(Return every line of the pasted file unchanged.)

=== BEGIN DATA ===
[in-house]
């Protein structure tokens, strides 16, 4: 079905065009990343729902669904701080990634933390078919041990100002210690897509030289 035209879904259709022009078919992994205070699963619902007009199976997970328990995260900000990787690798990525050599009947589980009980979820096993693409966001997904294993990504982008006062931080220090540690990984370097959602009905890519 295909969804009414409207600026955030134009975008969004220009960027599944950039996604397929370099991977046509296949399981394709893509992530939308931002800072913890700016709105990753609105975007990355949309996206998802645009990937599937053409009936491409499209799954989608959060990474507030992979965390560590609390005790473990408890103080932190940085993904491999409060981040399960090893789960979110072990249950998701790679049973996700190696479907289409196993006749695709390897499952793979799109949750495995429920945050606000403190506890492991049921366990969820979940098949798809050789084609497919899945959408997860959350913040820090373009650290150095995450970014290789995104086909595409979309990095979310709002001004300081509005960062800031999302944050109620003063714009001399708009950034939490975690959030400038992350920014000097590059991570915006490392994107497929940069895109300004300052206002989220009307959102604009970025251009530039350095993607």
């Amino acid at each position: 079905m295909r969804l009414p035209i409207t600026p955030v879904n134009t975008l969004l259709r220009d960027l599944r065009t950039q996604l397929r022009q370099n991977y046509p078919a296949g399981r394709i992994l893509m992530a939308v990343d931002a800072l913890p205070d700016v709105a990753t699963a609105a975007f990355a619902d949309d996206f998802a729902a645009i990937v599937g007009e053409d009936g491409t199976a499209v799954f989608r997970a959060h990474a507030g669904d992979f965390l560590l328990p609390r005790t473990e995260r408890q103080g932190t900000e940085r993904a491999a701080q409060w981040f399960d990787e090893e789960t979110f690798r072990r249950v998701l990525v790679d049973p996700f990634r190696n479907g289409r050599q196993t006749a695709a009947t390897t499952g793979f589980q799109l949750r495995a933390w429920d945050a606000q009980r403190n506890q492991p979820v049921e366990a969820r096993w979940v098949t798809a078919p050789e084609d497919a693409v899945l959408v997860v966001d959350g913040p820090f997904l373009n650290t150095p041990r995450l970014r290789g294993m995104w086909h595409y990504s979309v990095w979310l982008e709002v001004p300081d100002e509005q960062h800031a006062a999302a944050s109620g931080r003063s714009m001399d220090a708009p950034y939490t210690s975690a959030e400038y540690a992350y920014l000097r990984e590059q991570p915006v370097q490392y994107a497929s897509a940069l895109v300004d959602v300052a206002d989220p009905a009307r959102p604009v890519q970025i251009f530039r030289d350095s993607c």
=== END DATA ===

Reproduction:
[in-house]
């Protein structure tokens, strides 16, 4: 079905065009990343729902669904701080990634933390078919041990100002210690897509030289 035209879904259709022009078919992994205070699963619902007009199976997970328990995260900000990787690798990525050599009947589980009980979820096993693409966001997904294993990504982008006062931080220090540690990984370097959602009905890519 295909969804009414409207600026955030134009975008969004220009960027599944950039996604397929370099991977046509296949399981394709893509992530939308931002800072913890700016709105990753609105975007990355949309996206998802645009990937599937053409009936491409499209799954989608959060990474507030992979965390560590609390005790473990408890103080932190940085993904491999409060981040399960090893789960979110072990249950998701790679049973996700190696479907289409196993006749695709390897499952793979799109949750495995429920945050606000403190506890492991049921366990969820979940098949798809050789084609497919899945959408997860959350913040820090373009650290150095995450970014290789995104086909595409979309990095979310709002001004300081509005960062800031999302944050109620003063714009001399708009950034939490975690959030400038992350920014000097590059991570915006490392994107497929940069895109300004300052206002989220009307959102604009970025251009530039350095993607």
């Amino acid at each position: 079905m295909r969804l009414p035209i409207t600026p955030v879904n134009t975008l969004l259709r220009d960027l599944r065009t950039q996604l397929r022009q370099n991977y046509p078919a296949g399981r394709i992994l893509m992530a939308v990343d931002a800072l913890p205070d700016v709105a990753t699963a609105a975007f990355a619902d949309d996206f998802a729902a645009i990937v599937g007009e053409d009936g491409t199976a499209v799954f989608r997970a959060h990474a507030g669904d992979f965390l560590l328990p609390r005790t473990e995260r408890q103080g932190t900000e940085r993904a491999a701080q409060w981040f399960d990787e090893e789960t979110f690798r072990r249950v998701l990525v790679d049973p996700f990634r190696n479907g289409r050599q196993t006749a695709a009947t390897t499952g793979f589980q799109l949750r495995a933390w429920d945050a606000q009980r403190n506890q492991p979820v049921e366990a969820r096993w979940v098949t798809a078919p050789e084609d497919a693409v899945l959408v997860v966001d959350g913040p820090f997904l373009n650290t150095p041990r995450l970014r290789g294993m995104w086909h595409y990504s979309v990095w979310l982008e709002v001004p300081d100002e509005q960062h800031a006062a999302a944050s109620g931080r003063s714009m001399d220090a708009p950034y939490t210690s975690a959030e400038y540690a992350y920014l000097r990984e590059q991570p915006v370097q490392y994107a497929s897509a940069l895109v300004d959602v300052a206002d989220p009905a009307r959102p604009v890519q970025i251009f530039r030289d350095s993607c």